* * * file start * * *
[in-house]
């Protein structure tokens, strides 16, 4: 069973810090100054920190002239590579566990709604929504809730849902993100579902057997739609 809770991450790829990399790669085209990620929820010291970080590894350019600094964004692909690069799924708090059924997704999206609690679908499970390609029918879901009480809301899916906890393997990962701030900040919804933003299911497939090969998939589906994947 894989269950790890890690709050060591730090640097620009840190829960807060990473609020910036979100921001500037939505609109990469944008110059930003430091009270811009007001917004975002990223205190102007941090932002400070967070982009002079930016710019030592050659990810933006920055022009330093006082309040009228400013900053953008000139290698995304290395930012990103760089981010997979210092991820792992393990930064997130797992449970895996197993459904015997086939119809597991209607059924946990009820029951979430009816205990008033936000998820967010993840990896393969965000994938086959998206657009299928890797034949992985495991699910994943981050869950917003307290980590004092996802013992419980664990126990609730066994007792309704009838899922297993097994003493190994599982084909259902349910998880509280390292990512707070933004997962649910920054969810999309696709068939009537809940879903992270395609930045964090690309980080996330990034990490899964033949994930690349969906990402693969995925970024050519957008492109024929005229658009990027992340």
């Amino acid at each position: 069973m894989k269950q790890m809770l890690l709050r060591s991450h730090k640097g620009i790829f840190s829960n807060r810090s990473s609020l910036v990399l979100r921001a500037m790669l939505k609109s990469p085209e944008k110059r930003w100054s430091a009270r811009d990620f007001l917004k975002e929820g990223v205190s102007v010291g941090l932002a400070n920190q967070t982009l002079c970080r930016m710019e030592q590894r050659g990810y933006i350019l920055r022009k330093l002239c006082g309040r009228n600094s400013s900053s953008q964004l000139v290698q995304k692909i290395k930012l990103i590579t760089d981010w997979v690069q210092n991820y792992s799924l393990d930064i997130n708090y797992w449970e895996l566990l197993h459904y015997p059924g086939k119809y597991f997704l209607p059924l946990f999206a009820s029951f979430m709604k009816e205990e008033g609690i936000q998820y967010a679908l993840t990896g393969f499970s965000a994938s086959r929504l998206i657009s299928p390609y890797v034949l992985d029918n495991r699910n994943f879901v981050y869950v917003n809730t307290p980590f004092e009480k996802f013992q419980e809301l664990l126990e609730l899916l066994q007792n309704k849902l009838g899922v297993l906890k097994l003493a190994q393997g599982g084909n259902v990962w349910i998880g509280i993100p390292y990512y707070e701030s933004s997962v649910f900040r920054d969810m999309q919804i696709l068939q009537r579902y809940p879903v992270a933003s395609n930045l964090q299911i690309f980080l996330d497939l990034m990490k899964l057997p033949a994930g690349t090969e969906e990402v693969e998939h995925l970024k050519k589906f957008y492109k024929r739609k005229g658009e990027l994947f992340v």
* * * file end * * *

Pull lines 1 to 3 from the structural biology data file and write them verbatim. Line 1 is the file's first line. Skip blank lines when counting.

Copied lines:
[in-house]
């Protein structure tokens, strides 16, 4: 069973810090100054920190002239590579566990709604929504809730849902993100579902057997739609 809770991450790829990399790669085209990620929820010291970080590894350019600094964004692909690069799924708090059924997704999206609690679908499970390609029918879901009480809301899916906890393997990962701030900040919804933003299911497939090969998939589906994947 894989269950790890890690709050060591730090640097620009840190829960807060990473609020910036979100921001500037939505609109990469944008110059930003430091009270811009007001917004975002990223205190102007941090932002400070967070982009002079930016710019030592050659990810933006920055022009330093006082309040009228400013900053953008000139290698995304290395930012990103760089981010997979210092991820792992393990930064997130797992449970895996197993459904015997086939119809597991209607059924946990009820029951979430009816205990008033936000998820967010993840990896393969965000994938086959998206657009299928890797034949992985495991699910994943981050869950917003307290980590004092996802013992419980664990126990609730066994007792309704009838899922297993097994003493190994599982084909259902349910998880509280390292990512707070933004997962649910920054969810999309696709068939009537809940879903992270395609930045964090690309980080996330990034990490899964033949994930690349969906990402693969995925970024050519957008492109024929005229658009990027992340």
């Amino acid at each position: 069973m894989k269950q790890m809770l890690l709050r060591s991450h730090k640097g620009i790829f840190s829960n807060r810090s990473s609020l910036v990399l979100r921001a500037m790669l939505k609109s990469p085209e944008k110059r930003w100054s430091a009270r811009d990620f007001l917004k975002e929820g990223v205190s102007v010291g941090l932002a400070n920190q967070t982009l002079c970080r930016m710019e030592q590894r050659g990810y933006i350019l920055r022009k330093l002239c006082g309040r009228n600094s400013s900053s953008q964004l000139v290698q995304k692909i290395k930012l990103i590579t760089d981010w997979v690069q210092n991820y792992s799924l393990d930064i997130n708090y797992w449970e895996l566990l197993h459904y015997p059924g086939k119809y597991f997704l209607p059924l946990f999206a009820s029951f979430m709604k009816e205990e008033g609690i936000q998820y967010a679908l993840t990896g393969f499970s965000a994938s086959r929504l998206i657009s299928p390609y890797v034949l992985d029918n495991r699910n994943f879901v981050y869950v917003n809730t307290p980590f004092e009480k996802f013992q419980e809301l664990l126990e609730l899916l066994q007792n309704k849902l009838g899922v297993l906890k097994l003493a190994q393997g599982g084909n259902v990962w349910i998880g509280i993100p390292y990512y707070e701030s933004s997962v649910f900040r920054d969810m999309q919804i696709l068939q009537r579902y809940p879903v992270a933003s395609n930045l964090q299911i690309f980080l996330d497939l990034m990490k899964l057997p033949a994930g690349t090969e969906e990402v693969e998939h995925l970024k050519k589906f957008y492109k024929r739609k005229g658009e990027l994947f992340v």